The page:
Last Thursday it was Guernsey-based Carlyle Capital Corporation's turn to go belly-up. Carlyle Capital is a spin-off from the Carlyle Group that has George Bush and John Major on its board and has done very well out of the Iraq war. It is a private equity finance company. (See Private equity finance - a new capitalist mutation.) These are privately owned firms that borrow other people's money usually in order to take over other firms and loot their assets. Under capitalism firms do eat each other. Now it can be argued that, without jackals, the veld would be full of wildebeests that had died. Jackals keep the place tidy. But, unless you're New Labour, you wouldn't really praise jackals as wealth creators.
In Britain private equity finance has been driven by a favourable tax regime. SVG's Nicholas Ferguson is a millionaire thanks to private equity finance. He's a rare example of a capitalist with a conscience. He finds it odd that he "pays less tax than his cleaning lady." It is not just odd - it's wrong
As we argued a year ago, private equity finance is a typical product of the overheating stage at the end of a boom. It's part of a financial bubble. And bubbles burst.
Carlyle Capital had assets of $700m. It managed to borrow $21bn, thirty times what its assets were worth. Its main line of business was buying mortgage securities, bits of paper whose assets were based on people's mortgages. That was fine as long as house prices were going up. The bits of paper would be worth more and more. So Carlyle Capital depended for its existence on the house price bubble.
Carlyle was worth $700m last week. Now it's worth nothing, zilch. Now you see it, now you don't. That's what happens when bubbles burst.
On Friday it was Bear Stearns' turn. ‘Bad news Bear's' demise was a bigger hit to the global financial system than Carlyle Corporation. It was the fifth largest bank in the USA. Last week it was worth $140bn, five times as much as Carlyle Capital. This week it has been swallowed up by JP Morgan Chase, pressured to do so by the Fed. Now the Bear's not worth anything. With $11.8bn of capital, Bear succeeded in clocking up $395bn in loans - greater ‘leverage' than Carlyle had managed. It was phantom money.
Bear's specialty was lending to hedge funds. They dealt in obscure financial instruments called Credit Default Swaps. It sounds complicated, but basically hedge funds bet. They bet on what currencies will be doing tomorrow or next year. They bet on what commodities will be playing at. And sometimes they lose. They lost, and Bear Stearns lost too.
Speculator Joe Lewis bought a $860m piece of the Bear when shares were trading at more than $100. Financial commentators kindly described his acquisition as ‘counter-intuitive.' Bonkers is more like it. He's lost the lot.
Ten thousand jobs are to go in the City. It seems the ‘wealth creators' can only create wealth in a rising market when paper wealth is blooming all round through ‘leverage'. What we're witnessing now is called ‘deleveraging', and very painful it is too. Financiers are suffering withdrawal symptoms from taking leave of cloud cuckoo land. Money has been borrowed on the basis that payouts will keep going up forever, and the consciousness has now dawned that they won't.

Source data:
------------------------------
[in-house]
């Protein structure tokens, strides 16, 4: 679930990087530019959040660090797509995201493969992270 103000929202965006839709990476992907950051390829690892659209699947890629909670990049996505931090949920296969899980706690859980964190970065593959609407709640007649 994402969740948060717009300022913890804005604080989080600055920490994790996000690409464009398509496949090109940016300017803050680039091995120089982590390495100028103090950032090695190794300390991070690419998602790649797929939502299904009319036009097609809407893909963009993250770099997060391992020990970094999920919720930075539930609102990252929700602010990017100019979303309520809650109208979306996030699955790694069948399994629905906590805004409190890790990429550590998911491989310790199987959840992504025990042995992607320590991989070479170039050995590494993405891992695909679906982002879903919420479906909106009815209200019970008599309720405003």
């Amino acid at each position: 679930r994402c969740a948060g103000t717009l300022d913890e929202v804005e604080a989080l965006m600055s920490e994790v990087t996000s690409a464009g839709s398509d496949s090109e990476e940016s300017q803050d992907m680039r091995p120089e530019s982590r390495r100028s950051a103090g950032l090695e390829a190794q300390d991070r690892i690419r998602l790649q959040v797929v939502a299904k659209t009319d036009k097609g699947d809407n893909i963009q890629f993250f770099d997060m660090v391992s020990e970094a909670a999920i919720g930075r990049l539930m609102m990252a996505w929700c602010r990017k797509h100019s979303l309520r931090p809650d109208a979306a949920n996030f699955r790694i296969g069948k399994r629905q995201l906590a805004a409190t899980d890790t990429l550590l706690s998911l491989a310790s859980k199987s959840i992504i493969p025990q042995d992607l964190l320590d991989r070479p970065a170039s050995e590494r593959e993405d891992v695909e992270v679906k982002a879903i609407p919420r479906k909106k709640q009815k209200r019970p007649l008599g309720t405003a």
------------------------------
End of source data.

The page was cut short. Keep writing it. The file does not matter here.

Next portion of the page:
Hold on to your hats. The American Central Bank, the Fed, is due to meet this week to talk about interest rates. It's odds on they'll cut again. The trouble is, the more they slash rates the more people can smell the fear.
Robert Peston, economics commentator for the BBC, comments,
"As for central banks, they increasingly look not like supermen but seven-stone weaklings.
"They've been reducing official interest rates, but that's done little to cut the cost of credit for most of us or increase its availability, because banks have taken the opportunity to rebuild their profit margins.
"And what about central banks' new willingness to allow banks to swap financial assets of dubious value for hard cash or liquid government bonds?
"Well that may have encouraged lenders to seize dodgy assets from borrowers that are in trouble in order to dump them on a central bank like the New York Fed.
"In other words, central banks may inadvertently be accelerating that fateful deleveraging process."
As of Monday March 17 stock markets are in shock. Later this week the big US banks are set to write down another $3bn in assets - assets that are no longer assets.
Two million households in the USA face repossession of their homes. Repossession is not just heartbreaking for the families involved. It poisons and pollutes the whole housing market.
And over here [in Britain] the Financial Services Authority guesstimates that two thirds of the mortgages taken out over the past two and a half years (with sums like six times household income on offer) are horribly exposed. Capitalist crisis - coming to your local area soon!
- 1929: Can it happen again? by Mick Brooks (March 17, 2008)
- World economy in crisis - The financial panic: where are we now? by Mick Brooks (January 23, 2008)
- Stock market latest: more panic by Mick Brooks (January 23, 2008)
- Panic! by Michael Roberts (January 22, 2008)